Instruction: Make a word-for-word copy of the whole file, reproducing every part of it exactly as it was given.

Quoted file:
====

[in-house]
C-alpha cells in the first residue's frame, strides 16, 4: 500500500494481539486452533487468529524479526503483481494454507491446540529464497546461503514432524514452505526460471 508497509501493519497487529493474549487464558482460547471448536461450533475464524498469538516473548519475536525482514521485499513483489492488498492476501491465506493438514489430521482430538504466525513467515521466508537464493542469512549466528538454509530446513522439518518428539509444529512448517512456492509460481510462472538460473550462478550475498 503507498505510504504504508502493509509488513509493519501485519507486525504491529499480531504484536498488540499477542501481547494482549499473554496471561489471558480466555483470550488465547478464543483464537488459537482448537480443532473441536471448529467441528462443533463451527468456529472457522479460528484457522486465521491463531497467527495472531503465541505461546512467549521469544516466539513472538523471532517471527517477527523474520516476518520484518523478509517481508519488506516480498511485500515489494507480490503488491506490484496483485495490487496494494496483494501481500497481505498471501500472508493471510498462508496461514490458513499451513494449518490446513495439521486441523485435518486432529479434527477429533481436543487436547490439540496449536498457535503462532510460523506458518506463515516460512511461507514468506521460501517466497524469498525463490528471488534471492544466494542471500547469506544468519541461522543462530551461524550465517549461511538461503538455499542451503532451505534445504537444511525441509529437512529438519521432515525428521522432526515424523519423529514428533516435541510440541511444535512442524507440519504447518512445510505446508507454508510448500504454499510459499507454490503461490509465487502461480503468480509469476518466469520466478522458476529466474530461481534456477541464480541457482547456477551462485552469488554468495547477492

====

[in-house]
C-alpha cells in the first residue's frame, strides 16, 4: 500500500494481539486452533487468529524479526503483481494454507491446540529464497546461503514432524514452505526460471 508497509501493519497487529493474549487464558482460547471448536461450533475464524498469538516473548519475536525482514521485499513483489492488498492476501491465506493438514489430521482430538504466525513467515521466508537464493542469512549466528538454509530446513522439518518428539509444529512448517512456492509460481510462472538460473550462478550475498 503507498505510504504504508502493509509488513509493519501485519507486525504491529499480531504484536498488540499477542501481547494482549499473554496471561489471558480466555483470550488465547478464543483464537488459537482448537480443532473441536471448529467441528462443533463451527468456529472457522479460528484457522486465521491463531497467527495472531503465541505461546512467549521469544516466539513472538523471532517471527517477527523474520516476518520484518523478509517481508519488506516480498511485500515489494507480490503488491506490484496483485495490487496494494496483494501481500497481505498471501500472508493471510498462508496461514490458513499451513494449518490446513495439521486441523485435518486432529479434527477429533481436543487436547490439540496449536498457535503462532510460523506458518506463515516460512511461507514468506521460501517466497524469498525463490528471488534471492544466494542471500547469506544468519541461522543462530551461524550465517549461511538461503538455499542451503532451505534445504537444511525441509529437512529438519521432515525428521522432526515424523519423529514428533516435541510440541511444535512442524507440519504447518512445510505446508507454508510448500504454499510459499507454490503461490509465487502461480503468480509469476518466469520466478522458476529466474530461481534456477541464480541457482547456477551462485552469488554468495547477492